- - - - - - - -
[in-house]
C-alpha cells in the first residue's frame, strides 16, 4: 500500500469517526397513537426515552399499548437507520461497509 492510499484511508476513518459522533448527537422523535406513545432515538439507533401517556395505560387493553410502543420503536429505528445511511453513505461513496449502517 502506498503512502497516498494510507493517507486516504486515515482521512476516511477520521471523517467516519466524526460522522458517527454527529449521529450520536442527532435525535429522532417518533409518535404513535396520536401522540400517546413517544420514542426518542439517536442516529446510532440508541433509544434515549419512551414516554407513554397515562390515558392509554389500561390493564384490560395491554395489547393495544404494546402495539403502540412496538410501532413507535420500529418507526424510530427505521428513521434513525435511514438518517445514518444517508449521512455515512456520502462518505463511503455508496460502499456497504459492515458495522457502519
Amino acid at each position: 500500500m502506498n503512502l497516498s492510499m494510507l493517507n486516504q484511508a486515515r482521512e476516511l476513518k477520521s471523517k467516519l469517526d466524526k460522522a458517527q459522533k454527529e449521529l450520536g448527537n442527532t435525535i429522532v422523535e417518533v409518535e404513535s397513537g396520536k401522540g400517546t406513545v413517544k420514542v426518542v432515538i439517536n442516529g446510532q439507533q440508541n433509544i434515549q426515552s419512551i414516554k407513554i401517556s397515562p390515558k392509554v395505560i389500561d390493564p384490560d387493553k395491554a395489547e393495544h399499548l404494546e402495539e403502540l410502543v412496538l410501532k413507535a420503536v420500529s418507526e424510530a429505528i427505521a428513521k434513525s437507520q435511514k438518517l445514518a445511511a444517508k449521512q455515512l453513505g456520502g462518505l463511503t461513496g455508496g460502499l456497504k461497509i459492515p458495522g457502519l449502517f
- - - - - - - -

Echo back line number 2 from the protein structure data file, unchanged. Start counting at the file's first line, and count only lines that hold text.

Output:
C-alpha cells in the first residue's frame, strides 16, 4: 500500500469517526397513537426515552399499548437507520461497509 492510499484511508476513518459522533448527537422523535406513545432515538439507533401517556395505560387493553410502543420503536429505528445511511453513505461513496449502517 502506498503512502497516498494510507493517507486516504486515515482521512476516511477520521471523517467516519466524526460522522458517527454527529449521529450520536442527532435525535429522532417518533409518535404513535396520536401522540400517546413517544420514542426518542439517536442516529446510532440508541433509544434515549419512551414516554407513554397515562390515558392509554389500561390493564384490560395491554395489547393495544404494546402495539403502540412496538410501532413507535420500529418507526424510530427505521428513521434513525435511514438518517445514518444517508449521512455515512456520502462518505463511503455508496460502499456497504459492515458495522457502519